The discussion around sustainable Winter Games began with the 2010 edition, in Vancouver, where green buildings, sustainable mobility structures, recycling and renewable energy became important. But the history of the Olympic Games is also full of cathedrals in the desert. How can an Olympiad effectively become an occasion for lasting sustainable development in a territory?
Compared to the past, the alignment to certain precepts has become an imperative duty, the indispensable foundation on which bids are built. This is the result of the new course enforced by the IOC, sensitive to worldwide concerns and the general situation. This consciousness – which puts sustainability and legacy at the core of projects – is worthy of praise. Of all the structures on the Milano Cortina dossier, 93% are either already there or will be temporary: an eloquent piece of data in this regard, well matched to a philosophy that feels destined to define the future. Proposals exist today only if they are accompanied by the certainty of a positive impact on tomorrow. Therefore, the development of the territory is an essential condition: cities connected with the rest of the world, the overcoming of physical, social and economic barriers barriers between centres and outskirts, the development of youth-oriented policies and of sustainable development. An unmissable and tangible chance to grow thanks to the leverage guaranteed by the largest sporting event.
Because of the climate crisis, we expect a future with ever-higher temperatures, and all that this implies in terms of water scarcity and decreasing levels of snowfall. Do you believe it is still possible to discuss sustainability in connection with the Winter Olympics, or is it an oxymoron?
Taking climate change into account is a duty and an objective to be sought after. Weather conditions, in the time of year planned for the games [6-22 February, and 6-15 March for the Paralympics, ed.] are normally very favourable, and snowfall and snow-cover are expected at the high-altitude sites. The project nevertheless provides for the drafting of a risk assessment with regards to changing climate conditions that may impact the communities involved in the Games. A department dedicated to sustainability and the Olympic legacy will be created, with the aim of correctly executing the General Plan for the implementation of the Games, and it will receive incentives to adopt specific initiatives. The Councils of Milan and Cortina, as well as the Veneto and Lombardia regions share a strong commitment to the fight against the climate crisis.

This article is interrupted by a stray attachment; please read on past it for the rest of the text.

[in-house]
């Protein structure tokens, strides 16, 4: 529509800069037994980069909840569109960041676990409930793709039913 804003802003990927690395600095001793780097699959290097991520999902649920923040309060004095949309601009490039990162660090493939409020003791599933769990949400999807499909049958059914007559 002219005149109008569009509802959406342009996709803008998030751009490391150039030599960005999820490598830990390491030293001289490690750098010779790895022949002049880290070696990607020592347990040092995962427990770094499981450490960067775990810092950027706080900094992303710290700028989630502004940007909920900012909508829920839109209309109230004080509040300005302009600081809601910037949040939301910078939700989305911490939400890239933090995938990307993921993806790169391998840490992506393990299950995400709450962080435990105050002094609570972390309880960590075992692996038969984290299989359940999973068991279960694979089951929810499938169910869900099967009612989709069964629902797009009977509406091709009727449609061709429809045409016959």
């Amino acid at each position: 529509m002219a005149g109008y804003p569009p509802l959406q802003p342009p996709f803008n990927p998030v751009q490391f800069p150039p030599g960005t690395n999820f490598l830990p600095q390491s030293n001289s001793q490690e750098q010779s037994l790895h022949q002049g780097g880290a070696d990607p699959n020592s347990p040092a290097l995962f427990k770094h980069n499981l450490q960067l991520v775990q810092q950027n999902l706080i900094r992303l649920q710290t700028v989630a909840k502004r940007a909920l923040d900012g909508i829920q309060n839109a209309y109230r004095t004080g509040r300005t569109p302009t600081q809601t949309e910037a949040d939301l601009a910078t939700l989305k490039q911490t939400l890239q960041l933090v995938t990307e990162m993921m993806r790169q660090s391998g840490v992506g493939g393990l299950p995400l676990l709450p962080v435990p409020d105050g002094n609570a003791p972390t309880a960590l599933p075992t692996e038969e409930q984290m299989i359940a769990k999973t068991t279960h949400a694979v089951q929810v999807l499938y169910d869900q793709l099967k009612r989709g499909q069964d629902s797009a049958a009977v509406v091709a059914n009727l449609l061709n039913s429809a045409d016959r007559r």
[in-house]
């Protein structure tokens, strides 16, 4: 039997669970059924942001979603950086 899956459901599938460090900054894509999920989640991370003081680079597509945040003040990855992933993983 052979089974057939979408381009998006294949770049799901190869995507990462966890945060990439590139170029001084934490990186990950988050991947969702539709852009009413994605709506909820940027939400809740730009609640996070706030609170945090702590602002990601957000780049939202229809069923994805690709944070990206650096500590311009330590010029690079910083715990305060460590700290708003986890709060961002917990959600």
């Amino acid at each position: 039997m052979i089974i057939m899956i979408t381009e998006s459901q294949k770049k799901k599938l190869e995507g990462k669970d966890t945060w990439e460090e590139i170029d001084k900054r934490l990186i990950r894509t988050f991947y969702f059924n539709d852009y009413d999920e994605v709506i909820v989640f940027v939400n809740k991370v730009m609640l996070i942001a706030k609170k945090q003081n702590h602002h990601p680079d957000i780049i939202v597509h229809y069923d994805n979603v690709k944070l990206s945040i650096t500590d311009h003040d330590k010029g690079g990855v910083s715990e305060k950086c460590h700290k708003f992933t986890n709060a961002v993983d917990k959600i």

If you consider the concept of sustainability in a wider sense, to what degree are the Olympics an instrument of unity and integration between peoples and cultures?
The five rings, symbol of the Olympic Games, are the most emblematic expression of the osmosis of peoples and cultures that materialises thanks to sport, in its most important incarnation. Rivalry must be seen as an opportunity for growth, in the context of a global brotherhood where distances are closed by the desire for integration and inclusion. The Games are a celebration of civility and culture, sending a message that will never cease to leave its mark.